Long-term effects

When consumed frequently and in large doses, the user will likely suffer long-term effects that include liver and kidney disease, heart problems, collapsed and scarred veins, and susceptibility to bacterial infections that lead to abscesses and other soft-tissue issues. The risk of contracting HIV, Hepatitis C, and other diseases is also higher if the user opts for injections and shares needles with other users.


The effects of cocaine start within seconds of the substance hitting your blood steam, producing a short-lived high that typically lasts between five-thirty minutes. Increased levels of dopamine and serotonin resulting in a high energy, talkative, or alert state for the user. The high doesn’t come without a cost though. Cocaine use is reporter to cause people to lose touch with reality and experience symptoms of psychosis including agitation, anxiety, paranoia, and hallucinations.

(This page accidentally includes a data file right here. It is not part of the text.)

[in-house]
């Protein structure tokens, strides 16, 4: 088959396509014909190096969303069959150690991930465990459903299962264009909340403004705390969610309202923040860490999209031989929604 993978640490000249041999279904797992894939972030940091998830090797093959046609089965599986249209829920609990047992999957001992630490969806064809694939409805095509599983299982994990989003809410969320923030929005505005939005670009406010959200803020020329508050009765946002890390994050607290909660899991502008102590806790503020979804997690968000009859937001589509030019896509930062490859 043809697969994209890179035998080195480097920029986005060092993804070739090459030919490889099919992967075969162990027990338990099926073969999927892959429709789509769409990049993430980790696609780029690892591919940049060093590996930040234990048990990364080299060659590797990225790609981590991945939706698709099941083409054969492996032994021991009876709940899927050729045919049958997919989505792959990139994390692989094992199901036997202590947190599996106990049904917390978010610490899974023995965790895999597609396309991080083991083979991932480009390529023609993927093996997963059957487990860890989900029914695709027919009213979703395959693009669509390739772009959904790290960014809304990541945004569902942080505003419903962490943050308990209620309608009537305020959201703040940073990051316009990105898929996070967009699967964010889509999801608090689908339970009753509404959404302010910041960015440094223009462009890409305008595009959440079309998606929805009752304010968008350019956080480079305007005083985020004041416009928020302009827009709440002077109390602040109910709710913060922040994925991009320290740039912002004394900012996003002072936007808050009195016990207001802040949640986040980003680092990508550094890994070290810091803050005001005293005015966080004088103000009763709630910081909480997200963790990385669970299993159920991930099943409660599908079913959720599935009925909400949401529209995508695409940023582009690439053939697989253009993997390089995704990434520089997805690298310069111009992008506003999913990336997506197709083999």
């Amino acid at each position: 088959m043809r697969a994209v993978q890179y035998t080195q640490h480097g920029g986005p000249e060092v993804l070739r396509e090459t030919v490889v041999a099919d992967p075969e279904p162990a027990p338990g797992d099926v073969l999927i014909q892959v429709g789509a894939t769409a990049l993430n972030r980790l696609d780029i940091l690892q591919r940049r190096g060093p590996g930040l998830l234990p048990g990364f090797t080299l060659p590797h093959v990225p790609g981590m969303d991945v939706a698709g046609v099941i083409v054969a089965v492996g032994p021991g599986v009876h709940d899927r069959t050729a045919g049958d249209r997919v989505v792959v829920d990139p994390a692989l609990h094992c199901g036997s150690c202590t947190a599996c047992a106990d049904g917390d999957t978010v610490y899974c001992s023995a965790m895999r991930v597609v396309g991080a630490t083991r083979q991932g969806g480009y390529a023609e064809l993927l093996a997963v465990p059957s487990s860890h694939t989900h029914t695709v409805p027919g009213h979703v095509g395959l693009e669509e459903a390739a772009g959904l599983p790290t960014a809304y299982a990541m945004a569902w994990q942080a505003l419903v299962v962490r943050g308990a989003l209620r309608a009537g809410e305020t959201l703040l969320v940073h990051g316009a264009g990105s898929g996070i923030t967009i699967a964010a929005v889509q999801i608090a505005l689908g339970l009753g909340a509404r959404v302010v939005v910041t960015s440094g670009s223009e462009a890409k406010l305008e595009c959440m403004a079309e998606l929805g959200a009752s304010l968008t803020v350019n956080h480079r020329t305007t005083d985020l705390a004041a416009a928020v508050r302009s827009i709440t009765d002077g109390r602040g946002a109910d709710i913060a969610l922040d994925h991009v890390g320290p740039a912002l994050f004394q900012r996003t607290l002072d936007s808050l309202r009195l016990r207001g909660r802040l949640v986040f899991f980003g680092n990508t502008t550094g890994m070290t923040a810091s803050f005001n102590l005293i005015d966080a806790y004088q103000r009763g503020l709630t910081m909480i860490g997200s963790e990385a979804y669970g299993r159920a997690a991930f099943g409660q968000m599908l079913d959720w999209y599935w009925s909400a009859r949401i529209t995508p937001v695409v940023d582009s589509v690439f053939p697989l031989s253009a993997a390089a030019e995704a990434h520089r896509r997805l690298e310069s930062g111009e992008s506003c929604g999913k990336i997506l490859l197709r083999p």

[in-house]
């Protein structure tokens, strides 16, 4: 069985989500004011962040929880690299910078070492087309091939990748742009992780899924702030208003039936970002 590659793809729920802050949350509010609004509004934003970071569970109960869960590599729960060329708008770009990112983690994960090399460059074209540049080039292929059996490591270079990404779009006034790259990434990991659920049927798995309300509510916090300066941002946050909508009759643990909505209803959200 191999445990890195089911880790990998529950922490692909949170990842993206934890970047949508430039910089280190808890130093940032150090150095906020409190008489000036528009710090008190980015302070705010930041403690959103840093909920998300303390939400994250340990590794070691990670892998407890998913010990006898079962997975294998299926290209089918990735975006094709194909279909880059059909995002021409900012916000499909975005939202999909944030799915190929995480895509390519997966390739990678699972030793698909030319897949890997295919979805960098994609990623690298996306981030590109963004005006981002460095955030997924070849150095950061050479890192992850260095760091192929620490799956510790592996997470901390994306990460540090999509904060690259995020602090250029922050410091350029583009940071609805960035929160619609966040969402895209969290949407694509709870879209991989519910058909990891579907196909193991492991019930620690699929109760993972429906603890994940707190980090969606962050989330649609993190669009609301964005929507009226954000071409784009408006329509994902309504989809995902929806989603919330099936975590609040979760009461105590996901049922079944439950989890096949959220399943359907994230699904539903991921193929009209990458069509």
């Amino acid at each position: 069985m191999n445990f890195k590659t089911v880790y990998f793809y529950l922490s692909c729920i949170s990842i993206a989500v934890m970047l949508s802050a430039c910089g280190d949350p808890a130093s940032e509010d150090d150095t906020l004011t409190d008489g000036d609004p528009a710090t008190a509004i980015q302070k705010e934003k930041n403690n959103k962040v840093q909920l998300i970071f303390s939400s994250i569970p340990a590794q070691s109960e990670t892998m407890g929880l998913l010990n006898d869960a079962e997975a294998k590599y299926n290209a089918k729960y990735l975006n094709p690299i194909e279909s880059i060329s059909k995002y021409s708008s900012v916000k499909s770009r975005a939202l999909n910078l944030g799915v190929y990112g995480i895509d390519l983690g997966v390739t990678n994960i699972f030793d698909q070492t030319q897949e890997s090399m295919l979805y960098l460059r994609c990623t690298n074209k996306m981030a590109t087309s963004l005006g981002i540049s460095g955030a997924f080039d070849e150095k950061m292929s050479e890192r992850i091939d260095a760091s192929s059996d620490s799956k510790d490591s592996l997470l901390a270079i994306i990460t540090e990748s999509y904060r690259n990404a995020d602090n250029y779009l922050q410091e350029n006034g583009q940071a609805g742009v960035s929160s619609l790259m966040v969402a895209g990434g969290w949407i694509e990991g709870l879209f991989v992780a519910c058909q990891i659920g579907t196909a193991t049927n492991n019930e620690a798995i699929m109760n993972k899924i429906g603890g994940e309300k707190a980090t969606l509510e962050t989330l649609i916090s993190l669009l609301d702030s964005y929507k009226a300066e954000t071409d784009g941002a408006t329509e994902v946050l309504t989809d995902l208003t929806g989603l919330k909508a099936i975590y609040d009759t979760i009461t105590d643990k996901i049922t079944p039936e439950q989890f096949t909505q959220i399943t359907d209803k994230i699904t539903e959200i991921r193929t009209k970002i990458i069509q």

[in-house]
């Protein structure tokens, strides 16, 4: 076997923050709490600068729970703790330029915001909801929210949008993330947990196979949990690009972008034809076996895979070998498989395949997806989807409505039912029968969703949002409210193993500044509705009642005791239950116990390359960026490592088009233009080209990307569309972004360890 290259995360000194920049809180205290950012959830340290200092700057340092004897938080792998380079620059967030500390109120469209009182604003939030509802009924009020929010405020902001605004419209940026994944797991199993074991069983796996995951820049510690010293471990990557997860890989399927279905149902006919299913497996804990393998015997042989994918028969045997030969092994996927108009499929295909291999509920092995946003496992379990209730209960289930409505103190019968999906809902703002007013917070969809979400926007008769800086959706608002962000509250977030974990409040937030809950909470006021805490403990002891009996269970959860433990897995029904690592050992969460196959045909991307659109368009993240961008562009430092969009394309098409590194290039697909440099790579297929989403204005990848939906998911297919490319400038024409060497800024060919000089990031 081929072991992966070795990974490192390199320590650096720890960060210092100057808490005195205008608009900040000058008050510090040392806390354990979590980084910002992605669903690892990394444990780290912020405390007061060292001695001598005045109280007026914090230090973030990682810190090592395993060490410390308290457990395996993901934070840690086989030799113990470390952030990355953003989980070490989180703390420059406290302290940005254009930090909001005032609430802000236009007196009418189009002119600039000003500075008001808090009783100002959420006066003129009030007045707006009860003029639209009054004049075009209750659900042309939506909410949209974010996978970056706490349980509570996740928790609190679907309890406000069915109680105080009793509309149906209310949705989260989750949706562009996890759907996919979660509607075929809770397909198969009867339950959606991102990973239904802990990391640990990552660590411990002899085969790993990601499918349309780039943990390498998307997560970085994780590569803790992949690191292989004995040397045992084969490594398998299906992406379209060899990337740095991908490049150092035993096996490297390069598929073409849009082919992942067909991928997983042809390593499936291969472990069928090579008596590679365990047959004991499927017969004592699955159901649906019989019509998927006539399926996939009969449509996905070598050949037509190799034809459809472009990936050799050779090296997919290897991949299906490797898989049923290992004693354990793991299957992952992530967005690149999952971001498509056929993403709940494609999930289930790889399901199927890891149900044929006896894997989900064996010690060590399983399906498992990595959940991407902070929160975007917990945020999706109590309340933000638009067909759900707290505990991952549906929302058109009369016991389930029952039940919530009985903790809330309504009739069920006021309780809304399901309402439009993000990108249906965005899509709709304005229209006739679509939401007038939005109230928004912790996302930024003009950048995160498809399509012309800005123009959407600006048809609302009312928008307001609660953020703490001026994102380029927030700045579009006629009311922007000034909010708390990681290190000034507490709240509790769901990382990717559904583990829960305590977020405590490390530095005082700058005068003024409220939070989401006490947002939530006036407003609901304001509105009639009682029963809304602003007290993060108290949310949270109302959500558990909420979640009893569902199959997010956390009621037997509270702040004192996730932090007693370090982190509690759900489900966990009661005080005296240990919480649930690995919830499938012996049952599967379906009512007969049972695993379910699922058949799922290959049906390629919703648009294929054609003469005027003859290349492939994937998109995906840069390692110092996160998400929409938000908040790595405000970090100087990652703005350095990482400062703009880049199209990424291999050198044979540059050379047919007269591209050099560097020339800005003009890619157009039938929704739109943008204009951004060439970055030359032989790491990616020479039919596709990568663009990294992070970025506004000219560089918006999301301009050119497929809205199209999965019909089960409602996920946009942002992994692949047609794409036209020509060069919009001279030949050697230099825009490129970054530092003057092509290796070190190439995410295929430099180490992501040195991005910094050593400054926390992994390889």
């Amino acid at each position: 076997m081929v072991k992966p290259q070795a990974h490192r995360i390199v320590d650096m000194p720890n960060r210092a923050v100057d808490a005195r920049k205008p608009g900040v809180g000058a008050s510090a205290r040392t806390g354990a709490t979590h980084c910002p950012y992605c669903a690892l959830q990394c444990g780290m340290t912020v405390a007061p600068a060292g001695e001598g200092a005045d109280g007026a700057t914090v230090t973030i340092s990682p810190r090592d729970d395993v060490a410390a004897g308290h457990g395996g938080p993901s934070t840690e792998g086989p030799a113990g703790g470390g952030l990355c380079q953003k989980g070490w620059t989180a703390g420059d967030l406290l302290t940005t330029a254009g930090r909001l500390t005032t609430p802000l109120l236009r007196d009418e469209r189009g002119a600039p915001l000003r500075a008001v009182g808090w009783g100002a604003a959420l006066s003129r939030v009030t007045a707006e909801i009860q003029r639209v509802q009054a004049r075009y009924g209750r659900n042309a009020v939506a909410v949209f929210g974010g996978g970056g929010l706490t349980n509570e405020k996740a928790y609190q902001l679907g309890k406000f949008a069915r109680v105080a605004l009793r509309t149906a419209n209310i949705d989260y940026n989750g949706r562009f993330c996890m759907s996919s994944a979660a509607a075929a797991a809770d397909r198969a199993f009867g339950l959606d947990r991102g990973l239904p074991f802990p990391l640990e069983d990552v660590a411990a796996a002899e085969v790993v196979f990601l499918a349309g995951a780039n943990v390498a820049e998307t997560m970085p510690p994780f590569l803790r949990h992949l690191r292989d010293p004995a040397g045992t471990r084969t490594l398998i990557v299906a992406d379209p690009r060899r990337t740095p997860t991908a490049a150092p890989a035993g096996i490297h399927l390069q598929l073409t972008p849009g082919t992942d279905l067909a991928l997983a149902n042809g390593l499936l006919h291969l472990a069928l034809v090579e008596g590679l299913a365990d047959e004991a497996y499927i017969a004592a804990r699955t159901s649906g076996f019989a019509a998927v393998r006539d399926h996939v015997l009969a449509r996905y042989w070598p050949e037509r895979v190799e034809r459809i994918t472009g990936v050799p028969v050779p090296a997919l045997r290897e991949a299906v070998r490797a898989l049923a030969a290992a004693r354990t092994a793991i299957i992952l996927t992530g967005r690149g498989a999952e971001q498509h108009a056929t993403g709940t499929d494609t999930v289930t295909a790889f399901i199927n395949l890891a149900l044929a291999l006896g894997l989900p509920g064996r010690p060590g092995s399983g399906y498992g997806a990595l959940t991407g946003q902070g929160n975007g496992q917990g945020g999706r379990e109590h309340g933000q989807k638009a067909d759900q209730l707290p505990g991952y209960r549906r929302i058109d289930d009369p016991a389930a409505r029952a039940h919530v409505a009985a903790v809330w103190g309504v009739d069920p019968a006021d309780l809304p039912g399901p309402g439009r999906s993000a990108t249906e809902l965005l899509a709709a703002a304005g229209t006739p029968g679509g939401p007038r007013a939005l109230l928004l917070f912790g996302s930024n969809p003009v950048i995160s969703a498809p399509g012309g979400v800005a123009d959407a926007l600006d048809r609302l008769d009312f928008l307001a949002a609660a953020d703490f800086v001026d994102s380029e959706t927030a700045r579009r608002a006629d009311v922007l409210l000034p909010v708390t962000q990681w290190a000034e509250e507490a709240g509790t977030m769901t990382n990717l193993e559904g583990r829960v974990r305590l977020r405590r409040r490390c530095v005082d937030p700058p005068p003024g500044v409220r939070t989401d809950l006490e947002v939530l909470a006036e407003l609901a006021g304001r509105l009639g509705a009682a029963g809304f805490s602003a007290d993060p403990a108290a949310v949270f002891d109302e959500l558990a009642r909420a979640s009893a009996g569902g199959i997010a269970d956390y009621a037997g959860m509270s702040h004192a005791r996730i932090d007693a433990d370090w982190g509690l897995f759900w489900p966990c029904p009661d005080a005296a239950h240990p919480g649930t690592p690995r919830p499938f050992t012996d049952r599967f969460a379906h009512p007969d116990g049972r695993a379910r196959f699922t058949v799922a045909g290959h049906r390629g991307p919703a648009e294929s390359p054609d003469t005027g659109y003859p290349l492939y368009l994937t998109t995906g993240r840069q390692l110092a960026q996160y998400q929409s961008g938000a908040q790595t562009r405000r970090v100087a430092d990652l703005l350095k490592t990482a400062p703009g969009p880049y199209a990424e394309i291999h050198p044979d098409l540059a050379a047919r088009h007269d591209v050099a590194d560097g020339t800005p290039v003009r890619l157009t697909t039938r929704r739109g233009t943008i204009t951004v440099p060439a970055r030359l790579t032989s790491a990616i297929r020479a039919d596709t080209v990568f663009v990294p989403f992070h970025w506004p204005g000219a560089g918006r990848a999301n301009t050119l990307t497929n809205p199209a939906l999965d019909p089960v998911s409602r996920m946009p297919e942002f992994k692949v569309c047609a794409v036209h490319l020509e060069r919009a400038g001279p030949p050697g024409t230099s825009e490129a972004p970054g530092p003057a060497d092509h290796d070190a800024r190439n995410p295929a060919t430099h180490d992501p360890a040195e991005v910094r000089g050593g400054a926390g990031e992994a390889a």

Short-Term Effects of Cocaine

Besides the short-lived high produced by the drug itself, intense depression, edginess and habit-forming cravings have been shown to kick in shortly after the high wears off. Interrupted sleep patterns and eating habits are also short terms effects of the drug. People using cocaine experience a rapid increase in heart rate which puts every user at risk of a heart attack.

Long-Term Effects of Cocaine

Due to the way cocaine interferes with the way your brain processes chemicals, users find themselves needing increased amounts of the drug just to feel normal. This quickly forms an addictive need for a user to get through even the simplest of daily routines. Cocaine takes a severe aging impact on the brain which results in long term memory problems and can lead to conditions that mimic Alzheimer’s. Users who have abused cocaine for an extended period experience are at a higher risk of developing dementia earlier in life.